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The Kissing Case is an incident that sparked protests and legal challenges related to the Civil Rights Movement. In 1958 in Monroe, North Carolina, two black boys, seven-year-old David "Fuzzy" Simpson and nine-year-old James Hanover Thompson, were arrested after kissing a white girl on the cheek in a neighborhood game. They were charged and convicted of molestation and sentenced to a reformatory until the age of 21.
After the girl told her mother, her father and neighbors armed themselves with shotguns and went looking for the boys and their parents. That evening, police arrested Thompson and Simpson on charges of molestation. The young boys were detained for six days without access to their parents or legal counsel. They were handcuffed and beaten in a lower-level cell of the police station. A few days later a juvenile court judge found them guilty and sentenced them to indefinite terms in reform school. The boys, still denied legal counsel, were told they might get out when they were 21 years old. The local Ku Klux Klan, which had a headquarters in Monroe, burned crosses in front of the families' houses, and some people shot at the houses.
Civil rights leader Robert F. Williams, head of the local chapter of the NAACP raised protests about the arrests and sentencing. Former First Lady Eleanor Roosevelt tried to talk with the governor. At first the local and state governments refused to back down in the case. Williams called Conrad Lynn, a noted black civil rights lawyer, who came down from New York to aid in the boys' defense. Governor Luther H. Hodges and state attorney general Malcolm Seawell rejected Lynn's writ (on behalf of Williams) to review the detention of the boys.
The mothers of the two boys were not allowed to see their children for weeks. Joyce Egginton, a journalist with the London Observer in the United Kingdom, got permission to visit the boys and took their mothers along. Egginton smuggled a camera in and took a picture of the mothers hugging their children. Her story of the case and photo were printed throughout Europe and Asia; the London Observer ran a photograph of the children's reunion with their mothers under the headline, "WHY?" The United States Information Agency reported receiving more than 12,000 letters regarding the case, with most people expressing outrage at the events.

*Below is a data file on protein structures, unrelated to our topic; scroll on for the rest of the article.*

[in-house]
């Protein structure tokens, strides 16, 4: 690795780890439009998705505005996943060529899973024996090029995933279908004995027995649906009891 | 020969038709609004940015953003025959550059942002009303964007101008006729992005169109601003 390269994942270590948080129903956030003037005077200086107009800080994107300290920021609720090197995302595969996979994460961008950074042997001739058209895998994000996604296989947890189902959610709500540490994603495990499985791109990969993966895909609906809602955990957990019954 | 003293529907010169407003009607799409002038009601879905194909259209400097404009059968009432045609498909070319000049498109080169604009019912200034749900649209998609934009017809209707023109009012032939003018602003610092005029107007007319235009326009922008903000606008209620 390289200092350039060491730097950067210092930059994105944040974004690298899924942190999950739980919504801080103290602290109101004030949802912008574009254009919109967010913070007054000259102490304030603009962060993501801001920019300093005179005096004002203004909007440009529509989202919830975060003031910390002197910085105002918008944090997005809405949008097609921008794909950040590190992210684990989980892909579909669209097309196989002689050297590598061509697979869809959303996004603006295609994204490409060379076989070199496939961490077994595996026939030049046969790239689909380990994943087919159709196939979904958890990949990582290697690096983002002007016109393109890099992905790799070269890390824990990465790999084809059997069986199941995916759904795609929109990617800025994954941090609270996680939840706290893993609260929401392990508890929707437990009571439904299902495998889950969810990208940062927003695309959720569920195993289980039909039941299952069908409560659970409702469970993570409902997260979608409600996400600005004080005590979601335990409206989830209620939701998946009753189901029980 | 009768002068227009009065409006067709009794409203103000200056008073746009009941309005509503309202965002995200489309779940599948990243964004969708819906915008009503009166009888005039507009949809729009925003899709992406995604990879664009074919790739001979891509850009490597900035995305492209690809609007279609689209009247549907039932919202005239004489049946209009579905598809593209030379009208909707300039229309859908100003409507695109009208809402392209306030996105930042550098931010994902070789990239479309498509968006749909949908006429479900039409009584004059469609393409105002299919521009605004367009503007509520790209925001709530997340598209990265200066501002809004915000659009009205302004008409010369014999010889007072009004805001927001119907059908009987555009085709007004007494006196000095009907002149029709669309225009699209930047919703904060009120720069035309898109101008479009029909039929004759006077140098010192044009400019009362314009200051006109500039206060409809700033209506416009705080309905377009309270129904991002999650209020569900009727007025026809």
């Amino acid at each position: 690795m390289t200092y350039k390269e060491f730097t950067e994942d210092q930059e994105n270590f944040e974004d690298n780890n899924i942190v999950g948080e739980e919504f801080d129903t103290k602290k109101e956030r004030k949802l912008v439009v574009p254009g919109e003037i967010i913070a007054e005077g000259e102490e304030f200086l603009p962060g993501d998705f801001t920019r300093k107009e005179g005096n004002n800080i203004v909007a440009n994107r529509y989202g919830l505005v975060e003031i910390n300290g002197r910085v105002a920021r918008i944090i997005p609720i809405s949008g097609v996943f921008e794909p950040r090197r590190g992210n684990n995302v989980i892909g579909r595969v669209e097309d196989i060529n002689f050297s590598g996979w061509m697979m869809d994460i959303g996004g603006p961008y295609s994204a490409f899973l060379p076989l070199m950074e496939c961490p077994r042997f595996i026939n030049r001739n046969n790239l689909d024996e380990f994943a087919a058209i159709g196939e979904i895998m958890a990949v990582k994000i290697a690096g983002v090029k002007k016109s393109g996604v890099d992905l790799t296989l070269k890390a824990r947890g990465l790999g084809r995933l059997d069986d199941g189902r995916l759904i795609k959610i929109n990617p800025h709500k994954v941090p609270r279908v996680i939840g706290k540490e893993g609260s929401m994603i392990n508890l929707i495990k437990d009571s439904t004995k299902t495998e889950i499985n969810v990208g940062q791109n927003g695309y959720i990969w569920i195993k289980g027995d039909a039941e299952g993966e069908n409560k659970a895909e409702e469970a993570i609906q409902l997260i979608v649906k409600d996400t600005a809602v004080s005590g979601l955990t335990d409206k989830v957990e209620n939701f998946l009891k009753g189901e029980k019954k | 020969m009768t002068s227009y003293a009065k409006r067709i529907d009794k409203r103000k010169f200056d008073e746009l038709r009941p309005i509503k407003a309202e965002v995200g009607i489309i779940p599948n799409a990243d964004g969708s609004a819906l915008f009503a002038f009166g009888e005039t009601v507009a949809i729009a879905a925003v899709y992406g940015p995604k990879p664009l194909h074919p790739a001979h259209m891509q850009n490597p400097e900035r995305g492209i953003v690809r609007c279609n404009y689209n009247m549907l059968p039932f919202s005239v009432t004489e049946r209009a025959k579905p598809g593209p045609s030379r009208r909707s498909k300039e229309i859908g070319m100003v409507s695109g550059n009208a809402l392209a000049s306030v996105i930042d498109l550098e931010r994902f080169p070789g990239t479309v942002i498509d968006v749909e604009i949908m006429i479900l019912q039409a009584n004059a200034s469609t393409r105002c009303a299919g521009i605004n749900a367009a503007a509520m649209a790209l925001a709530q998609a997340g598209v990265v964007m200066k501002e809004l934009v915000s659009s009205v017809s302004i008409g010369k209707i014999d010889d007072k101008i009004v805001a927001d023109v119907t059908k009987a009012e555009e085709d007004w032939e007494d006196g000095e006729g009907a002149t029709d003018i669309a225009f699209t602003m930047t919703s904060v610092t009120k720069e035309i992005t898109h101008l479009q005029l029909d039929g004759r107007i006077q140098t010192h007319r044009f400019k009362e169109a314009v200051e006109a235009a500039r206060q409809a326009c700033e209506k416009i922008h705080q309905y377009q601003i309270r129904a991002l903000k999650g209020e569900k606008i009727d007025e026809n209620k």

An international committee was formed in Europe to defend Thompson and Simpson. Huge demonstrations were held in Paris, Rome and Vienna and in Rotterdam against the United States for this case, and the U.S. Embassy was stoned. It was an international embarrassment for the U.S. government. In February, North Carolina officials asked the boys' mothers to sign a waiver with the assurance that their children would be released. The mothers refused to sign the waiver, which would have required the boys to admit to being guilty of the charges.
Two days later, after the boys had spent three months in detention, the governor pardoned Thompson and Simpson without conditions or explanation. The state and city never apologized to the boys or their families for their treatment. Their lives were overturned. Commenting on it in 2011, Brenda Lee Graham, Thompson's sister, said that he was never the same after these events.
- 'The Kissing Case' And The Lives It Shattered, NPR, 29 April 2011, accessed 17 November 2013
- Kennedy, Randall. Interracial Intimacies: Sex, Marriage, Identity, and Adoption. New York: Vintage, 2004. 196-7
- Tyson, Timothy. "Robert F. Williams, NAACP: Warrior and Rebel," The New Crisis, December 1997/January 1998, Vol. 104 Issue 3, p14
- Timeline: Eleanor Roosevelt: 1953-1962, Eleanor Roosevelt Papers Project, George Washington University, 2011.
- "In Memory of Robert F. Williams: A Voice for Armed Self-Defense and Black Liberation", Revolutionary Worker Online, RW #882, 17 November 1996
- 'The Kissing Case' And The Lives It Shattered, NPR, 29 April 2011
- Nelson, Truman. "People With Strength in Monroe, North Carolina", 1961, Privately printed pamphlet; hosted at Bruce A. Clark, Old-Yankee.com blog/website